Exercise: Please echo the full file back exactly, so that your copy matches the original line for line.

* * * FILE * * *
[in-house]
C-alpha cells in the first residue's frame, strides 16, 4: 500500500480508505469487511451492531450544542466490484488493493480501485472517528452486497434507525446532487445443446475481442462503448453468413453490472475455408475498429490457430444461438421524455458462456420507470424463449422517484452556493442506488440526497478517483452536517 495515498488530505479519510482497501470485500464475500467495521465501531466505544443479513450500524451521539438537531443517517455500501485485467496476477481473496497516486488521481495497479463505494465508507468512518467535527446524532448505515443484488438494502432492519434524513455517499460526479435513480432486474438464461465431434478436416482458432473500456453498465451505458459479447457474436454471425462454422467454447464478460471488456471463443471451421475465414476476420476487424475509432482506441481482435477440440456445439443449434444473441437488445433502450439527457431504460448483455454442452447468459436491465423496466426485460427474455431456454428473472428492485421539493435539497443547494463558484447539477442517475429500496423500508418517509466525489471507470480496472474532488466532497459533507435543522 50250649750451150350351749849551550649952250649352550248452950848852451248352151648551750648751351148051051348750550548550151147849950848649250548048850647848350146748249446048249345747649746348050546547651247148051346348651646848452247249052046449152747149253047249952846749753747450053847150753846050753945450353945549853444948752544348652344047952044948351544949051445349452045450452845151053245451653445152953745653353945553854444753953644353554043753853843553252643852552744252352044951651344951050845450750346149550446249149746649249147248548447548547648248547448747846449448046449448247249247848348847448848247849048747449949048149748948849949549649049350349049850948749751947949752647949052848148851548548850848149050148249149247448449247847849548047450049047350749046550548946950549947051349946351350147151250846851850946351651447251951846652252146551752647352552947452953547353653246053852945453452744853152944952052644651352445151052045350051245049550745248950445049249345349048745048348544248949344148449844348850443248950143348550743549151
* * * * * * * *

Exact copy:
[in-house]
C-alpha cells in the first residue's frame, strides 16, 4: 500500500480508505469487511451492531450544542466490484488493493480501485472517528452486497434507525446532487445443446475481442462503448453468413453490472475455408475498429490457430444461438421524455458462456420507470424463449422517484452556493442506488440526497478517483452536517 495515498488530505479519510482497501470485500464475500467495521465501531466505544443479513450500524451521539438537531443517517455500501485485467496476477481473496497516486488521481495497479463505494465508507468512518467535527446524532448505515443484488438494502432492519434524513455517499460526479435513480432486474438464461465431434478436416482458432473500456453498465451505458459479447457474436454471425462454422467454447464478460471488456471463443471451421475465414476476420476487424475509432482506441481482435477440440456445439443449434444473441437488445433502450439527457431504460448483455454442452447468459436491465423496466426485460427474455431456454428473472428492485421539493435539497443547494463558484447539477442517475429500496423500508418517509466525489471507470480496472474532488466532497459533507435543522 50250649750451150350351749849551550649952250649352550248452950848852451248352151648551750648751351148051051348750550548550151147849950848649250548048850647848350146748249446048249345747649746348050546547651247148051346348651646848452247249052046449152747149253047249952846749753747450053847150753846050753945450353945549853444948752544348652344047952044948351544949051445349452045450452845151053245451653445152953745653353945553854444753953644353554043753853843553252643852552744252352044951651344951050845450750346149550446249149746649249147248548447548547648248547448747846449448046449448247249247848348847448848247849048747449949048149748948849949549649049350349049850948749751947949752647949052848148851548548850848149050148249149247448449247847849548047450049047350749046550548946950549947051349946351350147151250846851850946351651447251951846652252146551752647352552947452953547353653246053852945453452744853152944952052644651352445151052045350051245049550745248950445049249345349048745048348544248949344148449844348850443248950143348550743549151